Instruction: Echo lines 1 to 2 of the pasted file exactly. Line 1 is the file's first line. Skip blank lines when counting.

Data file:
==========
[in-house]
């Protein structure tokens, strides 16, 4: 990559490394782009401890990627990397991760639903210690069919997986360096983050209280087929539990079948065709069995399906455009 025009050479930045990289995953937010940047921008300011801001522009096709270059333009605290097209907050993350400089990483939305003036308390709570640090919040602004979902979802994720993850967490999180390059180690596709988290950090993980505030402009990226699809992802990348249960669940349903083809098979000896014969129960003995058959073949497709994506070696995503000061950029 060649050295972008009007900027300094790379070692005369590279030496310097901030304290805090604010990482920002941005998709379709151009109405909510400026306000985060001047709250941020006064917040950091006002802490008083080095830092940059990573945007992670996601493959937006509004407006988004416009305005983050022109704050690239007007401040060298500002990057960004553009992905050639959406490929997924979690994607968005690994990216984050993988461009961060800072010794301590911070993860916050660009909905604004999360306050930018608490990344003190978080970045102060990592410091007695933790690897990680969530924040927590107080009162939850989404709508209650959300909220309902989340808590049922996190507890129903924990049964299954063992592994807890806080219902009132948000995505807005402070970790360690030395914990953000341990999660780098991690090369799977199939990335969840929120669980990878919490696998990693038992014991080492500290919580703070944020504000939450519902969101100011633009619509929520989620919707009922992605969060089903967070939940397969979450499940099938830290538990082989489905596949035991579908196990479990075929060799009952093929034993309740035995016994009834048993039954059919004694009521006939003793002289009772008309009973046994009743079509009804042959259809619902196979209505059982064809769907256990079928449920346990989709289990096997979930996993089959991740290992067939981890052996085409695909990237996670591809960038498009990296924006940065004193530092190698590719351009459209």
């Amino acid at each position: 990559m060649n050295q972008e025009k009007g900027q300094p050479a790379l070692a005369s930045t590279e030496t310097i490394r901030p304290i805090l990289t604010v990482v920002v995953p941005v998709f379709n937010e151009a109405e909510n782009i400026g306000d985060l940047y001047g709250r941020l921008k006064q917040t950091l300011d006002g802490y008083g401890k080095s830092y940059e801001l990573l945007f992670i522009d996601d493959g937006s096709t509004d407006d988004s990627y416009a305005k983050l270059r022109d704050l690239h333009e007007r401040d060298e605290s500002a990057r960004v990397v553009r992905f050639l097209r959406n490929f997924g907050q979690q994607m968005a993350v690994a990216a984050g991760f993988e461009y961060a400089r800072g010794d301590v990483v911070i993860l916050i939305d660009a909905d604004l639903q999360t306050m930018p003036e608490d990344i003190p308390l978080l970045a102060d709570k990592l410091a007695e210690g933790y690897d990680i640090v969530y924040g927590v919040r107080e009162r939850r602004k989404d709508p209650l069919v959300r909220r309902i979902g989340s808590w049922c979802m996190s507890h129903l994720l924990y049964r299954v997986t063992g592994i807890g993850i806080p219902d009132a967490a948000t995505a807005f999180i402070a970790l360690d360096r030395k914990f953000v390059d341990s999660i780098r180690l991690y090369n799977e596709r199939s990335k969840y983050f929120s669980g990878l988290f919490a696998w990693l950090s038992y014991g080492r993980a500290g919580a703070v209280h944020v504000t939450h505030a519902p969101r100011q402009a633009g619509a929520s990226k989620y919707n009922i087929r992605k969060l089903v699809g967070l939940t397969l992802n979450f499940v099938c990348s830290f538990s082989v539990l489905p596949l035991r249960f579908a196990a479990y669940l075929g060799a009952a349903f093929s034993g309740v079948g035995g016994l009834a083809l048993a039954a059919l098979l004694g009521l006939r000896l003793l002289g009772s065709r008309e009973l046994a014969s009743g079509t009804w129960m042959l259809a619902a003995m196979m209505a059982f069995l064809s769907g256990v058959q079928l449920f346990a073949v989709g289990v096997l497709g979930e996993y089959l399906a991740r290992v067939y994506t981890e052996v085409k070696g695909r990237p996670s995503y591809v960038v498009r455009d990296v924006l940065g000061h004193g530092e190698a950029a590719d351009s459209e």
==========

[in-house]
């Protein structure tokens, strides 16, 4: 990559490394782009401890990627990397991760639903210690069919997986360096983050209280087929539990079948065709069995399906455009 025009050479930045990289995953937010940047921008300011801001522009096709270059333009605290097209907050993350400089990483939305003036308390709570640090919040602004979902979802994720993850967490999180390059180690596709988290950090993980505030402009990226699809992802990348249960669940349903083809098979000896014969129960003995058959073949497709994506070696995503000061950029 060649050295972008009007900027300094790379070692005369590279030496310097901030304290805090604010990482920002941005998709379709151009109405909510400026306000985060001047709250941020006064917040950091006002802490008083080095830092940059990573945007992670996601493959937006509004407006988004416009305005983050022109704050690239007007401040060298500002990057960004553009992905050639959406490929997924979690994607968005690994990216984050993988461009961060800072010794301590911070993860916050660009909905604004999360306050930018608490990344003190978080970045102060990592410091007695933790690897990680969530924040927590107080009162939850989404709508209650959300909220309902989340808590049922996190507890129903924990049964299954063992592994807890806080219902009132948000995505807005402070970790360690030395914990953000341990999660780098991690090369799977199939990335969840929120669980990878919490696998990693038992014991080492500290919580703070944020504000939450519902969101100011633009619509929520989620919707009922992605969060089903967070939940397969979450499940099938830290538990082989489905596949035991579908196990479990075929060799009952093929034993309740035995016994009834048993039954059919004694009521006939003793002289009772008309009973046994009743079509009804042959259809619902196979209505059982064809769907256990079928449920346990989709289990096997979930996993089959991740290992067939981890052996085409695909990237996670591809960038498009990296924006940065004193530092190698590719351009459209």